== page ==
Other Devices
Both Apple TV and Boxee Box can play music and videos stored on your computer. However, Apple as taken things one step further. Starting with the release of iOS 4.2 for iPhone, iPad, and iPod touch, you’ll be able to stream video from your mobile devices to your Apple TV. That means I can
download or rent a movie on my phone and play it on the big screen with my Apple TV. More enticingly, anecdotal reports suggest that streaming from iOS to Apple TV isn’t limited to iTunes content, suggesting the possibility of streaming all sorts of video content, from YouTube to live MLB games from the MLB app.

The new Apple TV is $99, while the Boxee Box is $199.
I could buy or rent a lot of movies and TV shows on iTunes with the $100 difference — and none of them would have ads.

Say it ain’t so, HBO!

Bloomberg reported yesterday that HBO has rejected Netflix’s offers to stream content through the Netflix video on demand service. Instead, HBO plans to concentrate on their HBO Go service, for which they plan an iPad app in addition to offering video on demand through some cable systems. Responding to questions about HBO’s desire to go it alone, president Eric Kessler responded, “There is value in exclusivity.”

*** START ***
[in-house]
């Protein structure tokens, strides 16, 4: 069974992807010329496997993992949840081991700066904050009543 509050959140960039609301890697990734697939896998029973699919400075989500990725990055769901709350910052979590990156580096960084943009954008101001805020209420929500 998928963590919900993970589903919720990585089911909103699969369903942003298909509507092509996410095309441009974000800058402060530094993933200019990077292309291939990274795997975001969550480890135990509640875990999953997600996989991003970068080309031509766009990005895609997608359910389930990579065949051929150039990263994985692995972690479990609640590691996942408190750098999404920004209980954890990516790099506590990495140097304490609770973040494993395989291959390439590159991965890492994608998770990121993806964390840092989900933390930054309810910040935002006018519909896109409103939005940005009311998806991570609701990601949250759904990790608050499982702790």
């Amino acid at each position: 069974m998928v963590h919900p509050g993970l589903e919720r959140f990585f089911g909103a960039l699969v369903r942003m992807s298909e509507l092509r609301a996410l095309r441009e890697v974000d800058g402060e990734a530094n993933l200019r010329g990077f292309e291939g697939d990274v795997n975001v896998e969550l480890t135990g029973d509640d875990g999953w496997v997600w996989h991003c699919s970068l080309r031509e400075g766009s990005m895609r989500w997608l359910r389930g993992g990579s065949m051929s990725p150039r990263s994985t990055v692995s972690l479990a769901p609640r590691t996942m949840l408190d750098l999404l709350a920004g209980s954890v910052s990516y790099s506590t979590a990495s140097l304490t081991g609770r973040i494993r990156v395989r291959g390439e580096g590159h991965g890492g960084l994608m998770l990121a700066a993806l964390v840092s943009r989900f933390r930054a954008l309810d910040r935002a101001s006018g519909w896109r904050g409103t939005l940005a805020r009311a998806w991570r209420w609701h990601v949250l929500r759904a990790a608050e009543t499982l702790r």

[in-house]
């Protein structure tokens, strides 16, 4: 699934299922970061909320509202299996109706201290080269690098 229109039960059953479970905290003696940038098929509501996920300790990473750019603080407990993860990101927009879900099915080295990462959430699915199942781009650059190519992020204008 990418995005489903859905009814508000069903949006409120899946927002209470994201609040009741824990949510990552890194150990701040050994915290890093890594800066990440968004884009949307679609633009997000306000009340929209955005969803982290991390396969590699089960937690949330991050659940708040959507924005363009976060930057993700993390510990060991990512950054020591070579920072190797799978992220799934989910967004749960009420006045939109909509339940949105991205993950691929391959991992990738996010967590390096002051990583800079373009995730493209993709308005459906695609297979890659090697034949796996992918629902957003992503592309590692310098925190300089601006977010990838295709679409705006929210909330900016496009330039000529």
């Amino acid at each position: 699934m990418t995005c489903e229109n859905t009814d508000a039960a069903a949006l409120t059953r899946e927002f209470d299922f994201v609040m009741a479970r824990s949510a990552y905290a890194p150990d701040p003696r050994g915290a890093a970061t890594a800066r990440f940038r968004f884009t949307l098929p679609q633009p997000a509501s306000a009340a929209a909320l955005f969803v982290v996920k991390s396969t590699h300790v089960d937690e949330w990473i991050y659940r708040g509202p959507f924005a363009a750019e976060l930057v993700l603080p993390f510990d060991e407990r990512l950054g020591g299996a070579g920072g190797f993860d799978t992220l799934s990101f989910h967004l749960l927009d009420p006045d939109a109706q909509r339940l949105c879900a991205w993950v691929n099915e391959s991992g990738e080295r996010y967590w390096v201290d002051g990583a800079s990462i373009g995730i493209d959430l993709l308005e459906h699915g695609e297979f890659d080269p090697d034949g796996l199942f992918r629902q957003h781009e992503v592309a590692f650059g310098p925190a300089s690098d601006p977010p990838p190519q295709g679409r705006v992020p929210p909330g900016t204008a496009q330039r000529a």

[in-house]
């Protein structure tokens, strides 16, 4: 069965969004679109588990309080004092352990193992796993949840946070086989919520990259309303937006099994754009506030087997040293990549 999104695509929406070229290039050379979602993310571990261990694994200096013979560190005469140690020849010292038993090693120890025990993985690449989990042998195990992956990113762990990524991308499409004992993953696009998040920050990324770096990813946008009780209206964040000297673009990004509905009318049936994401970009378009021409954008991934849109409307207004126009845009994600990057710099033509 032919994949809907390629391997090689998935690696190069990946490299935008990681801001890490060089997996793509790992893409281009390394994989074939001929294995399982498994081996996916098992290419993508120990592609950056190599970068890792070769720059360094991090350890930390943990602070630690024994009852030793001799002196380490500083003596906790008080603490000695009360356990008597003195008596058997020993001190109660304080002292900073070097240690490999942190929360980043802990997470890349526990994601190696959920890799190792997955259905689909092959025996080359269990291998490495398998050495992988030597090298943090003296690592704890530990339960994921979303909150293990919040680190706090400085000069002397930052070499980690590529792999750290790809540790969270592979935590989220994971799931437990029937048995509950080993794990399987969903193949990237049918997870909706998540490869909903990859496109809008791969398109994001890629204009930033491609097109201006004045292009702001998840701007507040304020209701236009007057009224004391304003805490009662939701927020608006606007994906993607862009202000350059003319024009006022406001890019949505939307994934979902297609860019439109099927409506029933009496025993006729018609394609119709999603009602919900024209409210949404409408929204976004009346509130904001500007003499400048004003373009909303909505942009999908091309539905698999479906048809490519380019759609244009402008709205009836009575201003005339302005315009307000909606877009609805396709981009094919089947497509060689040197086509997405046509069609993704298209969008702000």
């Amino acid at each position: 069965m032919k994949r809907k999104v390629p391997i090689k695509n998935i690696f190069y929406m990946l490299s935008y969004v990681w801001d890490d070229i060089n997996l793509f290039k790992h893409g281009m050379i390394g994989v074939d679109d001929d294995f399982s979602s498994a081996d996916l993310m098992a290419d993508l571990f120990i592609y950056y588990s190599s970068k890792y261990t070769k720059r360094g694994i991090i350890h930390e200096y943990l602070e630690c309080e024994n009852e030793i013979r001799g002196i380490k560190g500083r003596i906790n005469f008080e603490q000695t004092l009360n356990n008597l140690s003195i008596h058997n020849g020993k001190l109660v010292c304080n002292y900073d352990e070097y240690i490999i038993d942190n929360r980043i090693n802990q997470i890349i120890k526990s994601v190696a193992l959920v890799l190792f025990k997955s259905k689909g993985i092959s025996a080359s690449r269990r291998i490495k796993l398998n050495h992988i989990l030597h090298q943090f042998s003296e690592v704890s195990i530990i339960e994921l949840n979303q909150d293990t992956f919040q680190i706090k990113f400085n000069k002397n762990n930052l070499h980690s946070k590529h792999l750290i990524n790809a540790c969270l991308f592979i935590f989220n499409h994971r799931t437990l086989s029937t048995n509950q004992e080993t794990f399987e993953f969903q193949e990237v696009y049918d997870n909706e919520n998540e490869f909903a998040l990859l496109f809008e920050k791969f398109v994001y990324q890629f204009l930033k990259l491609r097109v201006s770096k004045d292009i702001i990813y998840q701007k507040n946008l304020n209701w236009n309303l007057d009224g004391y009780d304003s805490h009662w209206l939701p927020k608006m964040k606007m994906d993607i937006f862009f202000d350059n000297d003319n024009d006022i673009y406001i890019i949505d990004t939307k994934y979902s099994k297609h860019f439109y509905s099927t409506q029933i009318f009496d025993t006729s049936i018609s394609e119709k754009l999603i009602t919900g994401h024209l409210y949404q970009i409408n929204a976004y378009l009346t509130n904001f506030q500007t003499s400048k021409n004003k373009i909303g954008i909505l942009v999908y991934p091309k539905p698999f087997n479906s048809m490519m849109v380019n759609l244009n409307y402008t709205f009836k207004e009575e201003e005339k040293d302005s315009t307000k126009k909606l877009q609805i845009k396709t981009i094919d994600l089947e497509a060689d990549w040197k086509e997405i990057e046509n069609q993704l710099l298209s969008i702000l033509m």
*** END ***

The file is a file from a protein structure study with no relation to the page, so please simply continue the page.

Perhaps there is, but sadly, HBO is leaving some of that value on the table, because HBO Go is only available to current subscribers to their cable channel. I watch a couple of HBO shows, but not enough that I’m willing to subscribe to their premium cable channel. In fact, I’d really like to get rid of my cable subscription altogether, a goal that’s getting more realistic by the day with services like Netflix, Hulu Plus, and iTunes. But HBO apparently isn’t interested in customers like me. If  don’t have cable TV service, HBO won’t allow me to buy a subscription to HBO Go, even if I were willing to pay the full price of their premium cable channel.

Now, in my ideal world, HBO would offer episodes for sale a la carte through iTunes, the way most other TV shows (and some of HBO’s back catalog) are sold. But I can imagine how their subscription model, in which you have to buy the whole package, makes sense for them and provides some guaranteed income. The problem is, the subscription model doesn’t need to rely on cable TV. Just saying “we have an iPad app” isn’t going to help very much when those iPad users start deciding that they no longer want to pay Comcast $50/month for shoddy service. iPad owners likely to be the first ones to ditch their cable subscriptions. Why not let them pay for the content, even if it’s on a subscription basis, regardless of whether they have cable?